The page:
(photo from Artem Lano’s page)

99.8% of Roma are aware of quarantine restrictions introduced in Ukraine, and 88% of respondents told they are concerned about the spread of coronavirus. To address this target audience, short videos were produced to talk about safety rules in Romani language (follow the link)


Most respondents (99.5%) comply fairly well with the coronavirus quarantine requirements, whereas three out of four respondents (76%) follow 2-4 corona prevention practices. The most commonly used methods of corona prevention are wearing masks in public (91%) and hand hygiene (80%).

Lack of money was quoted by 58% of Roma families as the main reason why they have no masks at all, or can afford to buy them only to some extent.

At the time of the interview, only in two oblasts in Ukraine cases of coronavirus among Roma population were recorded, experts say.

In the future, the main issue to watch for in terms of quarantine compliance is that people might break those rules due to the need to take care of their families looking for means of subsistence.

Stop Pretending They Don’t Exist

In quarantine, the unemployment has risen and the access to basic food has declined. Roma say that they want to work, also as officially registered employees, however, such opportunities in quarantine are even more restricted than before.

That being said, the risk to have even worse attitude of the public to Roma communities is even higher now, as the coronavirus continues to spread. In the survey, 12% of respondents noted the growing aggression and discrimination they experience on a daily basis. Moreover, even more dramatic cases were reported, such as the Roma expulsion from Ivano-Frankivsk and attacks on Roma settlement in Kyiv.

So now is the time to stop pretending that such vulnerable groups as Roma, or homeless people, or people with mental disabilities do not exist, or to make them ‘scapegoats’ now as the quarantine continues.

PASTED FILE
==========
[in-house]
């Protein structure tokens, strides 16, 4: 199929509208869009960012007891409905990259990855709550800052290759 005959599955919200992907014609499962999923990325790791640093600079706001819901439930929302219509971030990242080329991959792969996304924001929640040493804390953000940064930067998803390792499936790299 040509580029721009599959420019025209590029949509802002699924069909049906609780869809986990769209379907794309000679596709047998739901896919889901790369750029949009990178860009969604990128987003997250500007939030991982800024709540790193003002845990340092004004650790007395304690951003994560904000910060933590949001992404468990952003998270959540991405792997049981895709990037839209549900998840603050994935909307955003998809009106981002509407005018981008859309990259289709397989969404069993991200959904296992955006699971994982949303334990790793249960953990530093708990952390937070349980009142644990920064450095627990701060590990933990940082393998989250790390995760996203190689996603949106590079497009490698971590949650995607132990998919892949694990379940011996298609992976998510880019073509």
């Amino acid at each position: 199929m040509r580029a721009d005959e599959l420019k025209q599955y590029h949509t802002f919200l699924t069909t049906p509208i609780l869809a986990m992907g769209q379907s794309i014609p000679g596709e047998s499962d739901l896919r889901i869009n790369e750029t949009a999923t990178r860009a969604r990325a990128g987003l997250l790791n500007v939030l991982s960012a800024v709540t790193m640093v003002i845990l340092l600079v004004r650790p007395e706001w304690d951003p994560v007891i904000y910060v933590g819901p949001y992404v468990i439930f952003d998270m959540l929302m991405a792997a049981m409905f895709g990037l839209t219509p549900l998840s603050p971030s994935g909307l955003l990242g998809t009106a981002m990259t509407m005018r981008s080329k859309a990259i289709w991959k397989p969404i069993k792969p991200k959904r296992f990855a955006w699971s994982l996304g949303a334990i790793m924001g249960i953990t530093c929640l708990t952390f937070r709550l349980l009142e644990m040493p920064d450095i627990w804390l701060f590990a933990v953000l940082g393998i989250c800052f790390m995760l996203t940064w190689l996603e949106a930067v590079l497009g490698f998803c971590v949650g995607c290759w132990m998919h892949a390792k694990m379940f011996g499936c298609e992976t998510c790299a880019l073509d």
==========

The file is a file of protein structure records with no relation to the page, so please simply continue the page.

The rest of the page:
Our human nature is manifested through our ability to help the most vulnerable. The present day reality isn’t a good time for animosity. Actually, this is a good time for working together with each other.

 (photo from Artem Lano’s page)

That is why the Renaissance Foundation has supported many Roma organizations, in the framework of the humanitarian initiative “Humanity and Mutual Assistance”.

Today, such organizations are engaged in supplying food and disinfectants to residents of Roma settlements, sewing protective masks, and distribution of basic hygiene kits for the most vulnerable members of Roma communities.

NGO “Roma of Ukraine Ternipe”

Transcarpathian Regional Roma Association “Romani Cherhen” (Roma Star)

Transcarpahian Regional Charitable Fund “Blago” (Wellbeing)

NGO “Pidvynogradivske Romano Lachipo”

NGO “Gypsy National Society ‘ROMEN”International Charitable Fund “Chirikli”

(photo from Artem Lano’s page)

We understand how difficult it is to show humanity and kindness during this turbulent time. However, we know that each of us has faced injustice and despair at least once in a lifetime. Nevertheless, when there is at least one person who is able to support you, it becomes much easier for you going through hardships.

We call upon humanity, kindness and small deeds that can save other people’s lives.

*Full text of the study – “Needs and Consequences in Roma Communities Arising in View of Spread of Coronavirus Disease in Ukraine”.

Main image: photo from the page of Myroslav Horvat